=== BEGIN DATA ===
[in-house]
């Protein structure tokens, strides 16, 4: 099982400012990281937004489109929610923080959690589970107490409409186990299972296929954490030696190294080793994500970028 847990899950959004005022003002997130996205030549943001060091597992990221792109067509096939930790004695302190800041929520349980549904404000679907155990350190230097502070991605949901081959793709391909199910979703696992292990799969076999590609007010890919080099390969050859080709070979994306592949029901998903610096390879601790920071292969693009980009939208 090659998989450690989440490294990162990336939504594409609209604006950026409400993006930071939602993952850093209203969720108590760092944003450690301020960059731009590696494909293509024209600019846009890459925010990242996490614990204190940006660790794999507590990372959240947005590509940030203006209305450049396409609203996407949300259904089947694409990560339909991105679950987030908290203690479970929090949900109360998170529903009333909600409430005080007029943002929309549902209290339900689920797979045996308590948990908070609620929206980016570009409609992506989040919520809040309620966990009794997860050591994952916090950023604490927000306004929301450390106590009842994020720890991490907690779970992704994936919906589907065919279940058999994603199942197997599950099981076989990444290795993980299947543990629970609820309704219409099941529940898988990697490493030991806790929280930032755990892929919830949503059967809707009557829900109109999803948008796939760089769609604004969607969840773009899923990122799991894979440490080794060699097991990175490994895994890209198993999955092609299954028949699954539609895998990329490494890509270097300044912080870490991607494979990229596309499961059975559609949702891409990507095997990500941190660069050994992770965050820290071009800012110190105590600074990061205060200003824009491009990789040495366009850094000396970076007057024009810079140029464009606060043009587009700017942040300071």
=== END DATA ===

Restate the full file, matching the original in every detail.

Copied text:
[in-house]
């Protein structure tokens, strides 16, 4: 099982400012990281937004489109929610923080959690589970107490409409186990299972296929954490030696190294080793994500970028 847990899950959004005022003002997130996205030549943001060091597992990221792109067509096939930790004695302190800041929520349980549904404000679907155990350190230097502070991605949901081959793709391909199910979703696992292990799969076999590609007010890919080099390969050859080709070979994306592949029901998903610096390879601790920071292969693009980009939208 090659998989450690989440490294990162990336939504594409609209604006950026409400993006930071939602993952850093209203969720108590760092944003450690301020960059731009590696494909293509024209600019846009890459925010990242996490614990204190940006660790794999507590990372959240947005590509940030203006209305450049396409609203996407949300259904089947694409990560339909991105679950987030908290203690479970929090949900109360998170529903009333909600409430005080007029943002929309549902209290339900689920797979045996308590948990908070609620929206980016570009409609992506989040919520809040309620966990009794997860050591994952916090950023604490927000306004929301450390106590009842994020720890991490907690779970992704994936919906589907065919279940058999994603199942197997599950099981076989990444290795993980299947543990629970609820309704219409099941529940898988990697490493030991806790929280930032755990892929919830949503059967809707009557829900109109999803948008796939760089769609604004969607969840773009899923990122799991894979440490080794060699097991990175490994895994890209198993999955092609299954028949699954539609895998990329490494890509270097300044912080870490991607494979990229596309499961059975559609949702891409990507095997990500941190660069050994992770965050820290071009800012110190105590600074990061205060200003824009491009990789040495366009850094000396970076007057024009810079140029464009606060043009587009700017942040300071």